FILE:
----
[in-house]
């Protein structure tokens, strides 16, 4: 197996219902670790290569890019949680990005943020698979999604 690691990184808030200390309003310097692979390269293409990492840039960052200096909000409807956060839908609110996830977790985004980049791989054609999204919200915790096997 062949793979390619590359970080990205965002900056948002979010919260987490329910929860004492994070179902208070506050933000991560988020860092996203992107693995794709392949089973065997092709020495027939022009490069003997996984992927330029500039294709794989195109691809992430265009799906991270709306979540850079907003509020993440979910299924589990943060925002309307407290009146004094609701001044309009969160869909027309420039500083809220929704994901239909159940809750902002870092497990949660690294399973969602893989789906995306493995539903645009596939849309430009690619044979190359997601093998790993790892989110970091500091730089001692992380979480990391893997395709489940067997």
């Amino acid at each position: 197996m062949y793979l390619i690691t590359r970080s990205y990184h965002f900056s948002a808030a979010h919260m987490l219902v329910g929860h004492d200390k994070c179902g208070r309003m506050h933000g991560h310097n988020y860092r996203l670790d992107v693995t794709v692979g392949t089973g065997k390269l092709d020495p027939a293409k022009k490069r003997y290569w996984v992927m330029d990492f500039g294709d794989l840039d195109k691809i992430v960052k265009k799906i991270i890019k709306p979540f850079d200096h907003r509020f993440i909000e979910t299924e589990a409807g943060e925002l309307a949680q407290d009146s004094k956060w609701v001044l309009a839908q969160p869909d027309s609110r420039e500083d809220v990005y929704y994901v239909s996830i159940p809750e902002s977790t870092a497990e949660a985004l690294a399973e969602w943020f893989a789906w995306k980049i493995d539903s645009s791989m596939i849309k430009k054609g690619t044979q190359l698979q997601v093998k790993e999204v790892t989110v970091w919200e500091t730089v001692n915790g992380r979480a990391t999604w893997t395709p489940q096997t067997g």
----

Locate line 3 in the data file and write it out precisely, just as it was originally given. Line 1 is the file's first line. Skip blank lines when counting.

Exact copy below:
């Amino acid at each position: 197996m062949y793979l390619i690691t590359r970080s990205y990184h965002f900056s948002a808030a979010h919260m987490l219902v329910g929860h004492d200390k994070c179902g208070r309003m506050h933000g991560h310097n988020y860092r996203l670790d992107v693995t794709v692979g392949t089973g065997k390269l092709d020495p027939a293409k022009k490069r003997y290569w996984v992927m330029d990492f500039g294709d794989l840039d195109k691809i992430v960052k265009k799906i991270i890019k709306p979540f850079d200096h907003r509020f993440i909000e979910t299924e589990a409807g943060e925002l309307a949680q407290d009146s004094k956060w609701v001044l309009a839908q969160p869909d027309s609110r420039e500083d809220v990005y929704y994901v239909s996830i159940p809750e902002s977790t870092a497990e949660a985004l690294a399973e969602w943020f893989a789906w995306k980049i493995d539903s645009s791989m596939i849309k430009k054609g690619t044979q190359l698979q997601v093998k790993e999204v790892t989110v970091w919200e500091t730089v001692n915790g992380r979480a990391t999604w893997t395709p489940q096997t067997g």